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Release Date: 08/28/14
Contacts: David Boyd, Public Affairs Specialist; (970) 876-9008    

BLM reminds visitors to use caution; many roads impassable due to rain

CRAIG, Colo. – The Bureau of Land Management Little Snake Field Office is urging the public to use caution this holiday weekend as recent rains have left many roads across BLM impassable, and the danger of local flash-flooding remains.

“Recent storms have caused road-washouts and flash-flooding on public lands throughout Moffat and Routt counties,” said Acting Little Snake Field Manager Tim Wilson. “If your plans for the weekend included visiting BLM-managed lands, use extreme caution when traveling these routes and be alert to changing weather conditions.”

Several visitors have reported being temporarily stranded due to flash-flooding this past week. Because the ground is saturated from the rain, flash-flooding remains a concern if additional storms hit the area. Driving on saturated roads may also cause significant road damage and increased erosion.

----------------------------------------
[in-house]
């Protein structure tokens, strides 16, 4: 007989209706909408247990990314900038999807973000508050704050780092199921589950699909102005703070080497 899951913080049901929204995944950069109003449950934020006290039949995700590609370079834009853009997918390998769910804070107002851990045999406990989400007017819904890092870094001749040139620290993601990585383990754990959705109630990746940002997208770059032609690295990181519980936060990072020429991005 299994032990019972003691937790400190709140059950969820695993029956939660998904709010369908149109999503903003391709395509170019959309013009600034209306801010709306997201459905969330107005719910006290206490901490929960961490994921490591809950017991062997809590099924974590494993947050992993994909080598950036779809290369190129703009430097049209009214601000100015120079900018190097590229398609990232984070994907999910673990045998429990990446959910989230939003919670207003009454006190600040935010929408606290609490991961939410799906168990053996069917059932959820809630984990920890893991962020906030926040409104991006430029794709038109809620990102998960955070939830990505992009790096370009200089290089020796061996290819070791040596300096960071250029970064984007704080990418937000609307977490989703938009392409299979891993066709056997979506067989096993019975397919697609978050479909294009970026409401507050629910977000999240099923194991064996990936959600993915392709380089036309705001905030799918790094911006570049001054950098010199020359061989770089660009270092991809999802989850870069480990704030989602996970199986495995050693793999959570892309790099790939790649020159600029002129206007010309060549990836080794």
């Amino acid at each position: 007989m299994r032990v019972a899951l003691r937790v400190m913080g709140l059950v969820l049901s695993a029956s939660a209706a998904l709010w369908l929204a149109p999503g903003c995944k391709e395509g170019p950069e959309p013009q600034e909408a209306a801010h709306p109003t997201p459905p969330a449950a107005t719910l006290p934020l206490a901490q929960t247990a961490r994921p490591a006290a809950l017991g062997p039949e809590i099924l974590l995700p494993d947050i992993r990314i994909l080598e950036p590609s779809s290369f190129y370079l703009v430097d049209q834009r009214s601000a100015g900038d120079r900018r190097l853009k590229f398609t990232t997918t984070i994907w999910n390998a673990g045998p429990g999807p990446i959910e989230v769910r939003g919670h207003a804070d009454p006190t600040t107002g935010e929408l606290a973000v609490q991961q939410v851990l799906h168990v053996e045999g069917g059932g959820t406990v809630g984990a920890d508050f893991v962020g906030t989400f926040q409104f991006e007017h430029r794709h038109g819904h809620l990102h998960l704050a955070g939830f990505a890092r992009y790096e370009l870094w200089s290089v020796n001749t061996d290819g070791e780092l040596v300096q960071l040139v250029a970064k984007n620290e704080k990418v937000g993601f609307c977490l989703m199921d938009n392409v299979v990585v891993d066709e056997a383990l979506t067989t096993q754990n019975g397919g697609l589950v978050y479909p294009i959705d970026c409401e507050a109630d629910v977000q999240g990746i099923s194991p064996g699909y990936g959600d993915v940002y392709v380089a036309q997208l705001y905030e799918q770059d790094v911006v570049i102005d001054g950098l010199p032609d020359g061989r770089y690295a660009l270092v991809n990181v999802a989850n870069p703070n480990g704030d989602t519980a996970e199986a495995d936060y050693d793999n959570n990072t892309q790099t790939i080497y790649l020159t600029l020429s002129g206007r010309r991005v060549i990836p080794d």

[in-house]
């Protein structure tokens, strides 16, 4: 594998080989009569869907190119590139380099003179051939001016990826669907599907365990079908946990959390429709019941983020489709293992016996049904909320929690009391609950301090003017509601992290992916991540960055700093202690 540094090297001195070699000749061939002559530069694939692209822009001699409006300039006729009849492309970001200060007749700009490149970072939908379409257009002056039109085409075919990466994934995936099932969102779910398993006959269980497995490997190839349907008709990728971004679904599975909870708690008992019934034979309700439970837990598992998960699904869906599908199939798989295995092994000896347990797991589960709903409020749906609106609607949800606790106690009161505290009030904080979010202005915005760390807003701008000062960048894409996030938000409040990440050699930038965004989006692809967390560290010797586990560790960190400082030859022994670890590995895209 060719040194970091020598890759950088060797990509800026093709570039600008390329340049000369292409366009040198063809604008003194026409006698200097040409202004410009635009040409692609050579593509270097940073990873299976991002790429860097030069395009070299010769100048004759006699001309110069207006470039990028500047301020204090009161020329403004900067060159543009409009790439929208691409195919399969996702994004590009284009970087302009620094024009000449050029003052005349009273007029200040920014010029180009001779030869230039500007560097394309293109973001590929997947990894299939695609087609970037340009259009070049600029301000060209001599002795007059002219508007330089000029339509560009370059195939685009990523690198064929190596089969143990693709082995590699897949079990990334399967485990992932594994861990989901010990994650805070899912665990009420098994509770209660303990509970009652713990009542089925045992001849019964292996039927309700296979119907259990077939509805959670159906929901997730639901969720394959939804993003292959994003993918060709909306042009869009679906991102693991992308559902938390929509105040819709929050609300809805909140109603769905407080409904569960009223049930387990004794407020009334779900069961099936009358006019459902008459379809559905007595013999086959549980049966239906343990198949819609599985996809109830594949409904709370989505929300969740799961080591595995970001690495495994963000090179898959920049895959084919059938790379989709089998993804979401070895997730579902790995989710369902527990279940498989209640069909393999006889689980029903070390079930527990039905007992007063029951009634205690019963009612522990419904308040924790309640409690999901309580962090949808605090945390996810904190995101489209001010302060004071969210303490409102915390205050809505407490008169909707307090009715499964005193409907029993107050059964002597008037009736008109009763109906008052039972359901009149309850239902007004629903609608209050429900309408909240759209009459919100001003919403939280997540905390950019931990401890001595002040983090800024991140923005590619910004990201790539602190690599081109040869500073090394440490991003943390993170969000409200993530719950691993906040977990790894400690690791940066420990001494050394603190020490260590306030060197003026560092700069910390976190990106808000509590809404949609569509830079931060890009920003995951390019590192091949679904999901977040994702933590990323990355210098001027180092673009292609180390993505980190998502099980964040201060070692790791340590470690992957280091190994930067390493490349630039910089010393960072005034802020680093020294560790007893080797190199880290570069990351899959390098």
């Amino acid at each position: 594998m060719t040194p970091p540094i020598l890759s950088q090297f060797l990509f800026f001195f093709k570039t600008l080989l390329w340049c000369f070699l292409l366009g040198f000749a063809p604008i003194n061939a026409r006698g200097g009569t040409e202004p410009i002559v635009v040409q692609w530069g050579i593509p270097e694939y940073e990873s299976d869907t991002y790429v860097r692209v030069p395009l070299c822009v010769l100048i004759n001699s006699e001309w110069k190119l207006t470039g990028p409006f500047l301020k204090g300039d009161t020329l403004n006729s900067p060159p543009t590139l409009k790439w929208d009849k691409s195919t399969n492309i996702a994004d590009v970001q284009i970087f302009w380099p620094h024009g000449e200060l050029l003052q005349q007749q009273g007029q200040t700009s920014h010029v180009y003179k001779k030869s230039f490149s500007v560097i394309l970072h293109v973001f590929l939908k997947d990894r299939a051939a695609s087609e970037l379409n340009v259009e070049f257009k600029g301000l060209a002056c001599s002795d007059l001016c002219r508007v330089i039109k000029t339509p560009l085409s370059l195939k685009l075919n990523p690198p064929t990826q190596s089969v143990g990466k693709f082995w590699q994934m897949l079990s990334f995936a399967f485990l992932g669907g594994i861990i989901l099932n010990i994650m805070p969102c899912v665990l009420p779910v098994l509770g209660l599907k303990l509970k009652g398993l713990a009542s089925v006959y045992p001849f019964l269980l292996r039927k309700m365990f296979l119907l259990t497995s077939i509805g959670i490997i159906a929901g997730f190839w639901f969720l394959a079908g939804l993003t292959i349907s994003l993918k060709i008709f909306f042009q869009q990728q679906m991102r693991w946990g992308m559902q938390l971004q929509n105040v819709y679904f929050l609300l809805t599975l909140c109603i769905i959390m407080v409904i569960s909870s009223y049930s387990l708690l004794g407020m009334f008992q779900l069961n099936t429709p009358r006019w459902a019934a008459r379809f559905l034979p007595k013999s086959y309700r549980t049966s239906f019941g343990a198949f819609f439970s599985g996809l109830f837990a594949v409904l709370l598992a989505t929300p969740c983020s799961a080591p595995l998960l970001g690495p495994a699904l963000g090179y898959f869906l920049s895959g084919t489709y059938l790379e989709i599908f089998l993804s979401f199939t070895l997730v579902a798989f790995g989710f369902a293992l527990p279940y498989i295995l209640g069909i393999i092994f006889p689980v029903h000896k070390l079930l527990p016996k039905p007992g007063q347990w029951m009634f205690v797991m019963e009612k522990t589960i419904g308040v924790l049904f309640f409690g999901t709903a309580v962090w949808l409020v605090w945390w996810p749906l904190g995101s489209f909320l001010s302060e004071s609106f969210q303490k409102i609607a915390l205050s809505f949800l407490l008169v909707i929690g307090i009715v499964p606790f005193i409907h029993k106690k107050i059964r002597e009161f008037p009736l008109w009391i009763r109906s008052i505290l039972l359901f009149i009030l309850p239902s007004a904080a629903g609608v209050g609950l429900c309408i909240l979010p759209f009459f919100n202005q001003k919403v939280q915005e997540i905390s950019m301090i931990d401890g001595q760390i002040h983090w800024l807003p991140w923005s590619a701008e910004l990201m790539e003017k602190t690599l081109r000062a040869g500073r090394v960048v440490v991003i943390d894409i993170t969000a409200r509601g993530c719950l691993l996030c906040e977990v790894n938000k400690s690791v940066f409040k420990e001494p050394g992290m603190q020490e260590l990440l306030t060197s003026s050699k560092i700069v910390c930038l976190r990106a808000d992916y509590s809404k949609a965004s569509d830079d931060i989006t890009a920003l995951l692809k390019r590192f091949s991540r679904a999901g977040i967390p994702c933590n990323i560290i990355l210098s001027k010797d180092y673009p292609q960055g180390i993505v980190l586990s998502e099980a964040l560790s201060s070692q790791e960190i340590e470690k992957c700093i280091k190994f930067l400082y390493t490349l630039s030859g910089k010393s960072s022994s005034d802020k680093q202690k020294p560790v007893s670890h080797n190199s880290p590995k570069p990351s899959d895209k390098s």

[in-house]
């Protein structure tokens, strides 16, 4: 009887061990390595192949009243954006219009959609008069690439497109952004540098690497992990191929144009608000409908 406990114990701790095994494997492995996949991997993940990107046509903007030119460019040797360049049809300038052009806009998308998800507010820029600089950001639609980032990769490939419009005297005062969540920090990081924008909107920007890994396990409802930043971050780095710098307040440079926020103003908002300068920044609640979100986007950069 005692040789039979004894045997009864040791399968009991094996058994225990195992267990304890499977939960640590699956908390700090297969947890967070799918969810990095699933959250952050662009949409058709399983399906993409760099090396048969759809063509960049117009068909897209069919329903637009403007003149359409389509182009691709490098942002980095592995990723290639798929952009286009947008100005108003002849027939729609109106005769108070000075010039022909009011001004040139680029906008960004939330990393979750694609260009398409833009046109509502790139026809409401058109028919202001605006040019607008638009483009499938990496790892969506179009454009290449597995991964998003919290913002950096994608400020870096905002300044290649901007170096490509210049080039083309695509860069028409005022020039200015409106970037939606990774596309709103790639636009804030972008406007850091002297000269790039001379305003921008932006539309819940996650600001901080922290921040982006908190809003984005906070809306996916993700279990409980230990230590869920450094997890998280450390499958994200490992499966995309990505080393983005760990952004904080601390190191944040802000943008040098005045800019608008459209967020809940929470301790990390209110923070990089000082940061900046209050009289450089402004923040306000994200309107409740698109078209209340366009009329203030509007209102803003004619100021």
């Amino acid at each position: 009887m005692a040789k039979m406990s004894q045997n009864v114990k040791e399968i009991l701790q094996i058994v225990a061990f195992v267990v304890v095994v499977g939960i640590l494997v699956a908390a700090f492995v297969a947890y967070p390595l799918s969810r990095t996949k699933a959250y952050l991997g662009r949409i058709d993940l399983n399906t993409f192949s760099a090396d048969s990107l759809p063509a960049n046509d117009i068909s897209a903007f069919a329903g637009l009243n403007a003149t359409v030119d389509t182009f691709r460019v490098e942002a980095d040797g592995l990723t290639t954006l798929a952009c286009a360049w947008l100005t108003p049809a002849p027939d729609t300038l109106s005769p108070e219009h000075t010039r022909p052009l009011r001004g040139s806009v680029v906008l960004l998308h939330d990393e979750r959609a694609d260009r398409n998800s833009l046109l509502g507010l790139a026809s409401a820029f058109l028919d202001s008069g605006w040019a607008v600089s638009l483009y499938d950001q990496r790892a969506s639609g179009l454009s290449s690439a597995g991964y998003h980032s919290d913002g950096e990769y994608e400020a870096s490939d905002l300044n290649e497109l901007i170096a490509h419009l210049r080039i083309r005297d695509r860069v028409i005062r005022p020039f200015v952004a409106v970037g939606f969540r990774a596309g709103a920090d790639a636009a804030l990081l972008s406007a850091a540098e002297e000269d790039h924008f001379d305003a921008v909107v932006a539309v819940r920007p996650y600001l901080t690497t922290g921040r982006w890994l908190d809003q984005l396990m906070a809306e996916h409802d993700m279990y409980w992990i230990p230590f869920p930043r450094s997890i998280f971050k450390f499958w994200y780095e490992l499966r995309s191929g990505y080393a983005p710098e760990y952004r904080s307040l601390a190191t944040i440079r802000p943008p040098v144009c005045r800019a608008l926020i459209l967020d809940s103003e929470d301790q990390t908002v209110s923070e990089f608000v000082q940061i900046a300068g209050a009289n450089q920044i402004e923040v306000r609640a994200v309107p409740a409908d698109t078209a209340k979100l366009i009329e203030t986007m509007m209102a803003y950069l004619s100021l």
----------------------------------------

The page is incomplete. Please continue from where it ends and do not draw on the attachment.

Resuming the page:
“It's a good idea to let friends or relatives know where you plan to be as cell phone service can be spotty in many parts of these areas,” Wilson said.

BLM maintains multiple Remote Automated Weather Stations throughout Moffat and Routt counties, which show an average of nearly two inches of precipitation during the past seven days.

The BLM manages more than 245 million acres of public land, the most of any Federal agency. This land, known as the National System of Public Lands, is primarily located in 12 Western states, including Alaska. The BLM also administers 700 million acres of sub-surface mineral estate throughout the nation. The BLM's mission is to sustain the health, diversity, and productivity of America’s public lands for the use and enjoyment of present and future generations. In Fiscal Year 2015, the BLM generated $4.1 billion in receipts from activities occurring on public lands.

Last updated: 08-28-2014